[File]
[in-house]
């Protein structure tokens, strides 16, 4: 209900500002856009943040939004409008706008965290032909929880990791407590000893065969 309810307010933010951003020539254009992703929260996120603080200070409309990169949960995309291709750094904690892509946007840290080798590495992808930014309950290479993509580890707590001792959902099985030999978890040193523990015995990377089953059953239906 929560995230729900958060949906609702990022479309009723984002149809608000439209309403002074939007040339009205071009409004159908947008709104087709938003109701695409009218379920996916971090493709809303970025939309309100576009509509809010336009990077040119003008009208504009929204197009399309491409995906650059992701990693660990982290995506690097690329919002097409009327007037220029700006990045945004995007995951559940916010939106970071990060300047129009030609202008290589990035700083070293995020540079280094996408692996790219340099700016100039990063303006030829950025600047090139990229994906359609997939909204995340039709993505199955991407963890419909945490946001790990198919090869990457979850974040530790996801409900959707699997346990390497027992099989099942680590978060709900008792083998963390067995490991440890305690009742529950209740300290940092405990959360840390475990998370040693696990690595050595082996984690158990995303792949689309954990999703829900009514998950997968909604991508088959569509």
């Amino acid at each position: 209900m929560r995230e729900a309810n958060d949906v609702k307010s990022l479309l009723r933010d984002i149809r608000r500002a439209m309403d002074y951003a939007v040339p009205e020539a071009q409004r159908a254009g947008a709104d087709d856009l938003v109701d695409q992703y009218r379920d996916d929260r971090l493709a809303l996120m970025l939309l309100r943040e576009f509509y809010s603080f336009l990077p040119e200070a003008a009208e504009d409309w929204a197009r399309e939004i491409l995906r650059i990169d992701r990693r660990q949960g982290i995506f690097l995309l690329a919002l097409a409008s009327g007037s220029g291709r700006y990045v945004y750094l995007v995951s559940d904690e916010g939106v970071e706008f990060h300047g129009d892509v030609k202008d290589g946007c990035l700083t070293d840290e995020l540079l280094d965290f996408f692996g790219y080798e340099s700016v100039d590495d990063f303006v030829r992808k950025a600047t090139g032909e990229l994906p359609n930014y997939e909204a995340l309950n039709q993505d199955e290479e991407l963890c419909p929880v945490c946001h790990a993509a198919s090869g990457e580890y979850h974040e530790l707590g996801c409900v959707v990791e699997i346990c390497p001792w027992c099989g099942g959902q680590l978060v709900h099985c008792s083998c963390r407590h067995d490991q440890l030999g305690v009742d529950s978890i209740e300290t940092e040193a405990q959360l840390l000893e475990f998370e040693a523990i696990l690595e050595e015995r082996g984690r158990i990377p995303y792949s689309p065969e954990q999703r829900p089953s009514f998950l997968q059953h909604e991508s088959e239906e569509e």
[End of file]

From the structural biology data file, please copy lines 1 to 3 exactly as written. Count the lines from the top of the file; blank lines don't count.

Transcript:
[in-house]
């Protein structure tokens, strides 16, 4: 209900500002856009943040939004409008706008965290032909929880990791407590000893065969 309810307010933010951003020539254009992703929260996120603080200070409309990169949960995309291709750094904690892509946007840290080798590495992808930014309950290479993509580890707590001792959902099985030999978890040193523990015995990377089953059953239906 929560995230729900958060949906609702990022479309009723984002149809608000439209309403002074939007040339009205071009409004159908947008709104087709938003109701695409009218379920996916971090493709809303970025939309309100576009509509809010336009990077040119003008009208504009929204197009399309491409995906650059992701990693660990982290995506690097690329919002097409009327007037220029700006990045945004995007995951559940916010939106970071990060300047129009030609202008290589990035700083070293995020540079280094996408692996790219340099700016100039990063303006030829950025600047090139990229994906359609997939909204995340039709993505199955991407963890419909945490946001790990198919090869990457979850974040530790996801409900959707699997346990390497027992099989099942680590978060709900008792083998963390067995490991440890305690009742529950209740300290940092405990959360840390475990998370040693696990690595050595082996984690158990995303792949689309954990999703829900009514998950997968909604991508088959569509």
């Amino acid at each position: 209900m929560r995230e729900a309810n958060d949906v609702k307010s990022l479309l009723r933010d984002i149809r608000r500002a439209m309403d002074y951003a939007v040339p009205e020539a071009q409004r159908a254009g947008a709104d087709d856009l938003v109701d695409q992703y009218r379920d996916d929260r971090l493709a809303l996120m970025l939309l309100r943040e576009f509509y809010s603080f336009l990077p040119e200070a003008a009208e504009d409309w929204a197009r399309e939004i491409l995906r650059i990169d992701r990693r660990q949960g982290i995506f690097l995309l690329a919002l097409a409008s009327g007037s220029g291709r700006y990045v945004y750094l995007v995951s559940d904690e916010g939106v970071e706008f990060h300047g129009d892509v030609k202008d290589g946007c990035l700083t070293d840290e995020l540079l280094d965290f996408f692996g790219y080798e340099s700016v100039d590495d990063f303006v030829r992808k950025a600047t090139g032909e990229l994906p359609n930014y997939e909204a995340l309950n039709q993505d199955e290479e991407l963890c419909p929880v945490c946001h790990a993509a198919s090869g990457e580890y979850h974040e530790l707590g996801c409900v959707v990791e699997i346990c390497p001792w027992c099989g099942g959902q680590l978060v709900h099985c008792s083998c963390r407590h067995d490991q440890l030999g305690v009742d529950s978890i209740e300290t940092e040193a405990q959360l840390l000893e475990f998370e040693a523990i696990l690595e050595e015995r082996g984690r158990i990377p995303y792949s689309p065969e954990q999703r829900p089953s009514f998950l997968q059953h909604e991508s088959e239906e569509e």